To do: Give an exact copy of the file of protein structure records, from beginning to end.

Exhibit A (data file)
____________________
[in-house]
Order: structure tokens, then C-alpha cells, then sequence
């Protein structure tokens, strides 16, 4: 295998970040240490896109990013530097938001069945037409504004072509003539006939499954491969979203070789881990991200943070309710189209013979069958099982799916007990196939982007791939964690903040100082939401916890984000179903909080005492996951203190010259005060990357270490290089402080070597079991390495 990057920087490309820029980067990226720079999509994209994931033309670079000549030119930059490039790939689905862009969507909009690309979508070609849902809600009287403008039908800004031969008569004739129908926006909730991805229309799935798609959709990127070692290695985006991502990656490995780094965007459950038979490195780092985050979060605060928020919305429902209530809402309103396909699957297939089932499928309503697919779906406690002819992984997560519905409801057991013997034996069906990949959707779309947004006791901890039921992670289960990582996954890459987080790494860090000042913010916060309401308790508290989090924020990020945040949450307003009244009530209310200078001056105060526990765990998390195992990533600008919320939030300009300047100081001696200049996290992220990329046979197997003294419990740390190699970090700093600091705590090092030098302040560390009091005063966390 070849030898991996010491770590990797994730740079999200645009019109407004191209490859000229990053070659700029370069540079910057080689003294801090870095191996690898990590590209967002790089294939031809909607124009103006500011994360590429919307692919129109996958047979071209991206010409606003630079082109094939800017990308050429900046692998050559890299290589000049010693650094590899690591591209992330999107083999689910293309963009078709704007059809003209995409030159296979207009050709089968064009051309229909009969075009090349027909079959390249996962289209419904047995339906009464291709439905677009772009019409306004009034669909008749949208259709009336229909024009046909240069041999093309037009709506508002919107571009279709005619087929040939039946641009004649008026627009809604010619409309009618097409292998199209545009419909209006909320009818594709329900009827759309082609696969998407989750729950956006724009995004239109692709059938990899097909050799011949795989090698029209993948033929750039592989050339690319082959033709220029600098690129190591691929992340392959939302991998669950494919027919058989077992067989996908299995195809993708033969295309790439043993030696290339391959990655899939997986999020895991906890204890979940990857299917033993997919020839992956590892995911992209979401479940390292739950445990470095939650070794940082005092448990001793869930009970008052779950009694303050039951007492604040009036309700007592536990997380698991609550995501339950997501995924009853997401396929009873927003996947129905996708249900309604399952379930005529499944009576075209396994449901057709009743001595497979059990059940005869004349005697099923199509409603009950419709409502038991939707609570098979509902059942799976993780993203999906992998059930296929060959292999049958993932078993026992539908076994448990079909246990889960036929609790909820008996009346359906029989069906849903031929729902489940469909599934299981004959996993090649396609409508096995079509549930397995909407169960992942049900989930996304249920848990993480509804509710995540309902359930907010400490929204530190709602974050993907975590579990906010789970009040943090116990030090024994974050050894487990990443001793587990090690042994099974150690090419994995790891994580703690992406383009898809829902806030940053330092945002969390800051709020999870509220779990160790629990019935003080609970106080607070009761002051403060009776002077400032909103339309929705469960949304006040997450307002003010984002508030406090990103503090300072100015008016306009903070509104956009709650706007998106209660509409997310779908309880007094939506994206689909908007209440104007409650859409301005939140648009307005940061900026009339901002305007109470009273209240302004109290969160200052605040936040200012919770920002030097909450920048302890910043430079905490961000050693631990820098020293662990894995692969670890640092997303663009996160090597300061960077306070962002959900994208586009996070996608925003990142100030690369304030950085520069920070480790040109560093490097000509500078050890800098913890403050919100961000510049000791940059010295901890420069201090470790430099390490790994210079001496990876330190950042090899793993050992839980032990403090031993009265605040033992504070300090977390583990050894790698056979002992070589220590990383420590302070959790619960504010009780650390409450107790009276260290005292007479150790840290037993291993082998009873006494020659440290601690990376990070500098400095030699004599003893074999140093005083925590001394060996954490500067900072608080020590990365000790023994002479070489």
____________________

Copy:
[in-house]
Order: structure tokens, then C-alpha cells, then sequence
């Protein structure tokens, strides 16, 4: 295998970040240490896109990013530097938001069945037409504004072509003539006939499954491969979203070789881990991200943070309710189209013979069958099982799916007990196939982007791939964690903040100082939401916890984000179903909080005492996951203190010259005060990357270490290089402080070597079991390495 990057920087490309820029980067990226720079999509994209994931033309670079000549030119930059490039790939689905862009969507909009690309979508070609849902809600009287403008039908800004031969008569004739129908926006909730991805229309799935798609959709990127070692290695985006991502990656490995780094965007459950038979490195780092985050979060605060928020919305429902209530809402309103396909699957297939089932499928309503697919779906406690002819992984997560519905409801057991013997034996069906990949959707779309947004006791901890039921992670289960990582996954890459987080790494860090000042913010916060309401308790508290989090924020990020945040949450307003009244009530209310200078001056105060526990765990998390195992990533600008919320939030300009300047100081001696200049996290992220990329046979197997003294419990740390190699970090700093600091705590090092030098302040560390009091005063966390 070849030898991996010491770590990797994730740079999200645009019109407004191209490859000229990053070659700029370069540079910057080689003294801090870095191996690898990590590209967002790089294939031809909607124009103006500011994360590429919307692919129109996958047979071209991206010409606003630079082109094939800017990308050429900046692998050559890299290589000049010693650094590899690591591209992330999107083999689910293309963009078709704007059809003209995409030159296979207009050709089968064009051309229909009969075009090349027909079959390249996962289209419904047995339906009464291709439905677009772009019409306004009034669909008749949208259709009336229909024009046909240069041999093309037009709506508002919107571009279709005619087929040939039946641009004649008026627009809604010619409309009618097409292998199209545009419909209006909320009818594709329900009827759309082609696969998407989750729950956006724009995004239109692709059938990899097909050799011949795989090698029209993948033929750039592989050339690319082959033709220029600098690129190591691929992340392959939302991998669950494919027919058989077992067989996908299995195809993708033969295309790439043993030696290339391959990655899939997986999020895991906890204890979940990857299917033993997919020839992956590892995911992209979401479940390292739950445990470095939650070794940082005092448990001793869930009970008052779950009694303050039951007492604040009036309700007592536990997380698991609550995501339950997501995924009853997401396929009873927003996947129905996708249900309604399952379930005529499944009576075209396994449901057709009743001595497979059990059940005869004349005697099923199509409603009950419709409502038991939707609570098979509902059942799976993780993203999906992998059930296929060959292999049958993932078993026992539908076994448990079909246990889960036929609790909820008996009346359906029989069906849903031929729902489940469909599934299981004959996993090649396609409508096995079509549930397995909407169960992942049900989930996304249920848990993480509804509710995540309902359930907010400490929204530190709602974050993907975590579990906010789970009040943090116990030090024994974050050894487990990443001793587990090690042994099974150690090419994995790891994580703690992406383009898809829902806030940053330092945002969390800051709020999870509220779990160790629990019935003080609970106080607070009761002051403060009776002077400032909103339309929705469960949304006040997450307002003010984002508030406090990103503090300072100015008016306009903070509104956009709650706007998106209660509409997310779908309880007094939506994206689909908007209440104007409650859409301005939140648009307005940061900026009339901002305007109470009273209240302004109290969160200052605040936040200012919770920002030097909450920048302890910043430079905490961000050693631990820098020293662990894995692969670890640092997303663009996160090597300061960077306070962002959900994208586009996070996608925003990142100030690369304030950085520069920070480790040109560093490097000509500078050890800098913890403050919100961000510049000791940059010295901890420069201090470790430099390490790994210079001496990876330190950042090899793993050992839980032990403090031993009265605040033992504070300090977390583990050894790698056979002992070589220590990383420590302070959790619960504010009780650390409450107790009276260290005292007479150790840290037993291993082998009873006494020659440290601690990376990070500098400095030699004599003893074999140093005083925590001394060996954490500067900072608080020590990365000790023994002479070489």